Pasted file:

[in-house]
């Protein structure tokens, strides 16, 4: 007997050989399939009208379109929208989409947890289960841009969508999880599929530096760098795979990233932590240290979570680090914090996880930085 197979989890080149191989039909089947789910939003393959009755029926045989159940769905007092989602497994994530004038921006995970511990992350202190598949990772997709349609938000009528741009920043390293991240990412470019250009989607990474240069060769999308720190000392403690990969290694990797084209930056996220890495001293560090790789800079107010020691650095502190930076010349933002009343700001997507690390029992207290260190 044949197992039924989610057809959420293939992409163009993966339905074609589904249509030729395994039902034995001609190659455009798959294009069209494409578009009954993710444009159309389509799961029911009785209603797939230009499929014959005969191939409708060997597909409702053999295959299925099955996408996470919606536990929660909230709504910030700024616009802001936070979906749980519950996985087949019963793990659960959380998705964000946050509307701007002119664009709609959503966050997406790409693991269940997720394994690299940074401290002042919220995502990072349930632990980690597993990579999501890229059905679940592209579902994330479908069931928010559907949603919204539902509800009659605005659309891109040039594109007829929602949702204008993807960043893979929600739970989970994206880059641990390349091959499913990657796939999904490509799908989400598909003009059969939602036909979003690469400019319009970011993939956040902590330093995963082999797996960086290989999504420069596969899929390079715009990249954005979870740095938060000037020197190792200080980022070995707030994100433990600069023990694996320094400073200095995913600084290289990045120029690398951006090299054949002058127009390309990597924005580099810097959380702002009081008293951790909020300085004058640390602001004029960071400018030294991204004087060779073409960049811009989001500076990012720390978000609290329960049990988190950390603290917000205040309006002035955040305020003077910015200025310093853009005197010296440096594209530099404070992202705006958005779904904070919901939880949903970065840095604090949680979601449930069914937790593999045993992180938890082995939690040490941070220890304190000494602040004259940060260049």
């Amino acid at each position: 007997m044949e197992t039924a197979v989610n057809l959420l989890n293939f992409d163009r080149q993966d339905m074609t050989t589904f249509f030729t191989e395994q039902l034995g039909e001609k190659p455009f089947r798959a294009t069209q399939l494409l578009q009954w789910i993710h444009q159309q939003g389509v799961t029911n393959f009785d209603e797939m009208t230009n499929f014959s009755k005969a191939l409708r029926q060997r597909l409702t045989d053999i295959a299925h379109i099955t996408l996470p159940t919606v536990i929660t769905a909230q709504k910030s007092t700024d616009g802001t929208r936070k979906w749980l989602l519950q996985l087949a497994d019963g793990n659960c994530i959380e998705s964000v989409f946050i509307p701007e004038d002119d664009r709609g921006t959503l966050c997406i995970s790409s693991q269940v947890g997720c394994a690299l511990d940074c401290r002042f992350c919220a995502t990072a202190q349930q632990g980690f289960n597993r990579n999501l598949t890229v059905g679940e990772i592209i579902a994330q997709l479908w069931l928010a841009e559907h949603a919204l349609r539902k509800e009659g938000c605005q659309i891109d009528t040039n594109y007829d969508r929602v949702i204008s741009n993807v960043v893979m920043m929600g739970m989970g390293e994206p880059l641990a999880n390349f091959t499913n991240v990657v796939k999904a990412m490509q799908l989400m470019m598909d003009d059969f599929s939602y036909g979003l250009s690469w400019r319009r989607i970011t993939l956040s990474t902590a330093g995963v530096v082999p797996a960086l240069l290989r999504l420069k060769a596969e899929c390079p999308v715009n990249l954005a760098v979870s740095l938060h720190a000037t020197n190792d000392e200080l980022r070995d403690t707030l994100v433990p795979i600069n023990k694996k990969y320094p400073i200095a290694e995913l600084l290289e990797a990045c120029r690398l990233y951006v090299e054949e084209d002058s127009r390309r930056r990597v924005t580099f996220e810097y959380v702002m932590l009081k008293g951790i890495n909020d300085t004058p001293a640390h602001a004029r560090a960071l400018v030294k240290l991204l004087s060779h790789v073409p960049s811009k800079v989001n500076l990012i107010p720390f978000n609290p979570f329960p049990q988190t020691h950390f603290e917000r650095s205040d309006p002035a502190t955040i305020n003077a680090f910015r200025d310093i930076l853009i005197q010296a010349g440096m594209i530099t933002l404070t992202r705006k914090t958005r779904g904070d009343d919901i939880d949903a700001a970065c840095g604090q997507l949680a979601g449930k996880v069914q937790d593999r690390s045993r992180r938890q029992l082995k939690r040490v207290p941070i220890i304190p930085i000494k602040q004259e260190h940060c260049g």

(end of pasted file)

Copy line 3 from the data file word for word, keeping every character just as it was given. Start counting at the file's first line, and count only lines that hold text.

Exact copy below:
């Amino acid at each position: 007997m044949e197992t039924a197979v989610n057809l959420l989890n293939f992409d163009r080149q993966d339905m074609t050989t589904f249509f030729t191989e395994q039902l034995g039909e001609k190659p455009f089947r798959a294009t069209q399939l494409l578009q009954w789910i993710h444009q159309q939003g389509v799961t029911n393959f009785d209603e797939m009208t230009n499929f014959s009755k005969a191939l409708r029926q060997r597909l409702t045989d053999i295959a299925h379109i099955t996408l996470p159940t919606v536990i929660t769905a909230q709504k910030s007092t700024d616009g802001t929208r936070k979906w749980l989602l519950q996985l087949a497994d019963g793990n659960c994530i959380e998705s964000v989409f946050i509307p701007e004038d002119d664009r709609g921006t959503l966050c997406i995970s790409s693991q269940v947890g997720c394994a690299l511990d940074c401290r002042f992350c919220a995502t990072a202190q349930q632990g980690f289960n597993r990579n999501l598949t890229v059905g679940e990772i592209i579902a994330q997709l479908w069931l928010a841009e559907h949603a919204l349609r539902k509800e009659g938000c605005q659309i891109d009528t040039n594109y007829d969508r929602v949702i204008s741009n993807v960043v893979m920043m929600g739970m989970g390293e994206p880059l641990a999880n390349f091959t499913n991240v990657v796939k999904a990412m490509q799908l989400m470019m598909d003009d059969f599929s939602y036909g979003l250009s690469w400019r319009r989607i970011t993939l956040s990474t902590a330093g995963v530096v082999p797996a960086l240069l290989r999504l420069k060769a596969e899929c390079p999308v715009n990249l954005a760098v979870s740095l938060h720190a000037t020197n190792d000392e200080l980022r070995d403690t707030l994100v433990p795979i600069n023990k694996k990969y320094p400073i200095a290694e995913l600084l290289e990797a990045c120029r690398l990233y951006v090299e054949e084209d002058s127009r390309r930056r990597v924005t580099f996220e810097y959380v702002m932590l009081k008293g951790i890495n909020d300085t004058p001293a640390h602001a004029r560090a960071l400018v030294k240290l991204l004087s060779h790789v073409p960049s811009k800079v989001n500076l990012i107010p720390f978000n609290p979570f329960p049990q988190t020691h950390f603290e917000r650095s205040d309006p002035a502190t955040i305020n003077a680090f910015r200025d310093i930076l853009i005197q010296a010349g440096m594209i530099t933002l404070t992202r705006k914090t958005r779904g904070d009343d919901i939880d949903a700001a970065c840095g604090q997507l949680a979601g449930k996880v069914q937790d593999r690390s045993r992180r938890q029992l082995k939690r040490v207290p941070i220890i304190p930085i000494k602040q004259e260190h940060c260049g």